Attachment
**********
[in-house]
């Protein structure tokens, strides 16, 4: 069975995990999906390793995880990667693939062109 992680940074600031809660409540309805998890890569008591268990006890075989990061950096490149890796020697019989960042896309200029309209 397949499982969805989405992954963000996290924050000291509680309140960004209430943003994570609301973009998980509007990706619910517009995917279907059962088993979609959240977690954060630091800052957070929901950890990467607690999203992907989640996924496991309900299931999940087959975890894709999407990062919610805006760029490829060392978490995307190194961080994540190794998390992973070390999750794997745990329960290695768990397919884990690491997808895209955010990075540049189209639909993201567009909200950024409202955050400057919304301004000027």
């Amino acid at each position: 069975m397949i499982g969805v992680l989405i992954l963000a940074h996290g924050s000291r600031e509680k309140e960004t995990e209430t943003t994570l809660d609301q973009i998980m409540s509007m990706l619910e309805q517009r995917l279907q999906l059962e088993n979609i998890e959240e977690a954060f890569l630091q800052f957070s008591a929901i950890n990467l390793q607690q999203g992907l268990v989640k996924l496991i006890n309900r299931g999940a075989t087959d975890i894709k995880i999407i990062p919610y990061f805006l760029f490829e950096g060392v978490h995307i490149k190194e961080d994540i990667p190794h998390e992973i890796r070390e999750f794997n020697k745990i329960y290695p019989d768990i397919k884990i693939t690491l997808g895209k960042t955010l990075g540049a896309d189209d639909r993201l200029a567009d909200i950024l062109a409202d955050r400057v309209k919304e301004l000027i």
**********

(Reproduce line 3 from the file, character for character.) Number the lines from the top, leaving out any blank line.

């Amino acid at each position: 069975m397949i499982g969805v992680l989405i992954l963000a940074h996290g924050s000291r600031e509680k309140e960004t995990e209430t943003t994570l809660d609301q973009i998980m409540s509007m990706l619910e309805q517009r995917l279907q999906l059962e088993n979609i998890e959240e977690a954060f890569l630091q800052f957070s008591a929901i950890n990467l390793q607690q999203g992907l268990v989640k996924l496991i006890n309900r299931g999940a075989t087959d975890i894709k995880i999407i990062p919610y990061f805006l760029f490829e950096g060392v978490h995307i490149k190194e961080d994540i990667p190794h998390e992973i890796r070390e999750f794997n020697k745990i329960y290695p019989d768990i397919k884990i693939t690491l997808g895209k960042t955010l990075g540049a896309d189209d639909r993201l200029a567009d909200i950024l062109a409202d955050r400057v309209k919304e301004l000027i």